A Chicago man who came down with the measles as an adult is sharing his story and message to parents who don't want to vaccinate their children.
This year the U.S. has already counted more than 200 confirmed measles cases in 11 states — including about 71 in an outbreak in the Pacific Northwest. Most of the cases in Washington involved children under the age of 10 years old and had not been vaccinated.
Joshua Nerius, 30, didn't find out he wasn't vaccinated as a child until three years ago, when he got so sick that he wound up in the emergency room.
Nerius, a software product manager in Chicago, told CNN after a doctor suggested he may have measles he texted his mom to ask if he'd been vaccinated as a child.
She responded with a thumbs-down emoji. He explained to CNN that it took him months to fully recover and became so weak at one point he couldn't walk without assistance.
It was later determined that he had contracted the disease in May 2016, at his sister's graduation. The Illinois Department of Health found out that another visitor from outside the U.S. had measles.
Nerius explained that the situation was so scary because he didn't interact with anyone at the graduation besides his family. "So it was literally just me walking by someone," he said to CNN.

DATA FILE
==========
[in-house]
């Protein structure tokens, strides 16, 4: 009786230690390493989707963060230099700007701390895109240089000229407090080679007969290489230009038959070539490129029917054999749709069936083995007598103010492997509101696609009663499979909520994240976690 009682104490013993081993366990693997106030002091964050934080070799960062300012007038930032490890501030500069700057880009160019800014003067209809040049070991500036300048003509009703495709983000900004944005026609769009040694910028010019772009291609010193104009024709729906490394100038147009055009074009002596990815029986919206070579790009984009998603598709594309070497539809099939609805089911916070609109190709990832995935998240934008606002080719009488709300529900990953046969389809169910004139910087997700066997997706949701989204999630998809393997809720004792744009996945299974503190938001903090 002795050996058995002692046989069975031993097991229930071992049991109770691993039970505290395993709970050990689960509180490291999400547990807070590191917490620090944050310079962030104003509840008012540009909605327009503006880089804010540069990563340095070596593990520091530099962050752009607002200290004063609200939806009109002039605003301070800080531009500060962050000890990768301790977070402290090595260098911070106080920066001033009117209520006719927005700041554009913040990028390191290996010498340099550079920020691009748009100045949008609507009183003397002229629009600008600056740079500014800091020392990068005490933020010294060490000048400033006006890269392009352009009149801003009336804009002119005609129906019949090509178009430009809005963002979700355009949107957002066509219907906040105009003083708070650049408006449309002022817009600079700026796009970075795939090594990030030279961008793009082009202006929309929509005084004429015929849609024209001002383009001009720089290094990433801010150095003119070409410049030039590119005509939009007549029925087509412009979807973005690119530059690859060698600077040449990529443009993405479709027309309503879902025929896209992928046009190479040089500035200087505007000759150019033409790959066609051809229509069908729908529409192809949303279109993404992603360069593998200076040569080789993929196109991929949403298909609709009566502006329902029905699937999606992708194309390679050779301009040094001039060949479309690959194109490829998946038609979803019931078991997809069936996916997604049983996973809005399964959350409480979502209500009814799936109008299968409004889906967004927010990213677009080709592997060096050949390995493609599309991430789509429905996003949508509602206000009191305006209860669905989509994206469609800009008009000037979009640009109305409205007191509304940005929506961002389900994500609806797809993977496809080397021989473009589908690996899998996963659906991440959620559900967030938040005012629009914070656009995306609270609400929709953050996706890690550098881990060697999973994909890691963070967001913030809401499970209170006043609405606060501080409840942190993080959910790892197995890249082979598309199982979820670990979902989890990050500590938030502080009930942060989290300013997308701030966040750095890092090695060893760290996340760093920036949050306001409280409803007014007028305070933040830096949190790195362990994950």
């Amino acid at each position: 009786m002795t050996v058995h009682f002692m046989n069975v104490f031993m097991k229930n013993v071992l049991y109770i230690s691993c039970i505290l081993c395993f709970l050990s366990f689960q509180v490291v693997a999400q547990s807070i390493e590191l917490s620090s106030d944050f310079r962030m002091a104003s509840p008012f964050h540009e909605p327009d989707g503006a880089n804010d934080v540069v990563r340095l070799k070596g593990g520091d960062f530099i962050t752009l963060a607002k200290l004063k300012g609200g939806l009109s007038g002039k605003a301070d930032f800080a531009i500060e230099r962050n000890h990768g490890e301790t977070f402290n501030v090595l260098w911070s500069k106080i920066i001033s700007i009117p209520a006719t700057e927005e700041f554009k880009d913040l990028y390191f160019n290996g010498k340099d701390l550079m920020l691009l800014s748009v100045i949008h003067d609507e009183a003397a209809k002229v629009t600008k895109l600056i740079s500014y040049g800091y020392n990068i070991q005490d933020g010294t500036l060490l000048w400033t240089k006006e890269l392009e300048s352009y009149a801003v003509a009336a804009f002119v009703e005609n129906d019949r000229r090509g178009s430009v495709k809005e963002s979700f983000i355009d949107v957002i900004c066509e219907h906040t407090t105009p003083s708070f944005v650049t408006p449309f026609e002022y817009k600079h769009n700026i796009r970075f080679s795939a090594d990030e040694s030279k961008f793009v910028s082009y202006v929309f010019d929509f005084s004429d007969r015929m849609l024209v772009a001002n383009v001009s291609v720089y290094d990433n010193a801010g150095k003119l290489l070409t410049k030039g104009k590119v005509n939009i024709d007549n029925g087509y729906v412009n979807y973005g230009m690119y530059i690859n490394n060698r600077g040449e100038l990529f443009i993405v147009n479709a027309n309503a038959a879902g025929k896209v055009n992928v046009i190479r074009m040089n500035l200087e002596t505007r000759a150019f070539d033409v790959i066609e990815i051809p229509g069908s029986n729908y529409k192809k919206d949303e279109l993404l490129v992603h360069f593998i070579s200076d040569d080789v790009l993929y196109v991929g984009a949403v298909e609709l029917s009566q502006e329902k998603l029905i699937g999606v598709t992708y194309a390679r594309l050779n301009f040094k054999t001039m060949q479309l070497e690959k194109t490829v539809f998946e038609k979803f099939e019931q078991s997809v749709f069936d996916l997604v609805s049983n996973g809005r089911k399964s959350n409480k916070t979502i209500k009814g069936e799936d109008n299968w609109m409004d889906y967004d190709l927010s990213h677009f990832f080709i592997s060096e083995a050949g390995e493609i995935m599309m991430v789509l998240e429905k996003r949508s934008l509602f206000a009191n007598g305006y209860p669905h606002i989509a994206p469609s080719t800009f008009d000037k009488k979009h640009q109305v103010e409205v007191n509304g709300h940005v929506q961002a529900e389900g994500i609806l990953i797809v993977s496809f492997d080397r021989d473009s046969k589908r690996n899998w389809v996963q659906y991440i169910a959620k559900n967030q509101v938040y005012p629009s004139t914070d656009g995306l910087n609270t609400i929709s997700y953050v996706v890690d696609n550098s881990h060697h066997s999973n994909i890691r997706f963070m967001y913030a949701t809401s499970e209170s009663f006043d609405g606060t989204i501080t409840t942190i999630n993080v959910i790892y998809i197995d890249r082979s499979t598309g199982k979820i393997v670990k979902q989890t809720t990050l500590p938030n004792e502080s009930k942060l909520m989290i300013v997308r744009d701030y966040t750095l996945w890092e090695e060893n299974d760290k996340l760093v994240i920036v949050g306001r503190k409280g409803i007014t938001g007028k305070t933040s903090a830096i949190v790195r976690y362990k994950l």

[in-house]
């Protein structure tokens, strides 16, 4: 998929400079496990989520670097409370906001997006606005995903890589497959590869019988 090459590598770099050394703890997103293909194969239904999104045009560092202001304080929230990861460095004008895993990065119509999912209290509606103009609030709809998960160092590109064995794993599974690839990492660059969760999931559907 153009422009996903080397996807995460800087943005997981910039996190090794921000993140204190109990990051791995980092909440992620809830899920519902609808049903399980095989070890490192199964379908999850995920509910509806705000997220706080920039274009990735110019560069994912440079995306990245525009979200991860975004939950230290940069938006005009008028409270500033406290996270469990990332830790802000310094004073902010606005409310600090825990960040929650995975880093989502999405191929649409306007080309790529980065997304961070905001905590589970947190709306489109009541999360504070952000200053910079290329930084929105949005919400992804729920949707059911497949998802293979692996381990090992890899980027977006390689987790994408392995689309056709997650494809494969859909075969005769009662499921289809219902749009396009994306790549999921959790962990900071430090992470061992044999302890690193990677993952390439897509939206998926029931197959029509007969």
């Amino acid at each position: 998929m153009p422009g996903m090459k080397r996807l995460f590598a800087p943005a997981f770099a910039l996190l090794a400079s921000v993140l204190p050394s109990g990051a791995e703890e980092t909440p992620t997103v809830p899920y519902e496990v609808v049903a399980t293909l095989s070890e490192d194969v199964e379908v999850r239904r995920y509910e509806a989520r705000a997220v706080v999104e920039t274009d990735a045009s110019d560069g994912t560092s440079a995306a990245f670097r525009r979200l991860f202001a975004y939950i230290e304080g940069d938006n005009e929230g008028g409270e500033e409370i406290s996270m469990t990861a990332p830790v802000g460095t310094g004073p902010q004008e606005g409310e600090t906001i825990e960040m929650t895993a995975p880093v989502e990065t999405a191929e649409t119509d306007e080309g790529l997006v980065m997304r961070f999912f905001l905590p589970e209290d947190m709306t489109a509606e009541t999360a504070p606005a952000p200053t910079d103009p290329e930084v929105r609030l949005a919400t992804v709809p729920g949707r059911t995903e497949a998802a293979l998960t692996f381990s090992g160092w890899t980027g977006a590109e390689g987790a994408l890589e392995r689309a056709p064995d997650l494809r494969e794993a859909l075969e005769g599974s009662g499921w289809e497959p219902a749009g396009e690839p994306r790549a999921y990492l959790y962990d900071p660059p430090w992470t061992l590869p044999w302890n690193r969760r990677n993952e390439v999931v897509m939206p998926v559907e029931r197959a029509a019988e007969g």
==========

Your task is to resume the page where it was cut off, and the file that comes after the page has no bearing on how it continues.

And while he doesn't blame his parents for not vaccinating him because they were "persuaded by the anti-vaxers," and didn't have the internet to double check what they were being told, he explained to CNN that he feels like today's parents have no excuse.
"The science on this has been settled. It's been solved. When I look at where we are today, with people who are willfully deciding to ignore the facts, it really frustrates me," Nerius said. "I just don't understand the mindset of people who want to spread fear."
Before the vaccine was available, an estimated 400 to 500 people died every year from measles, according to data from the Centers for Disease Control.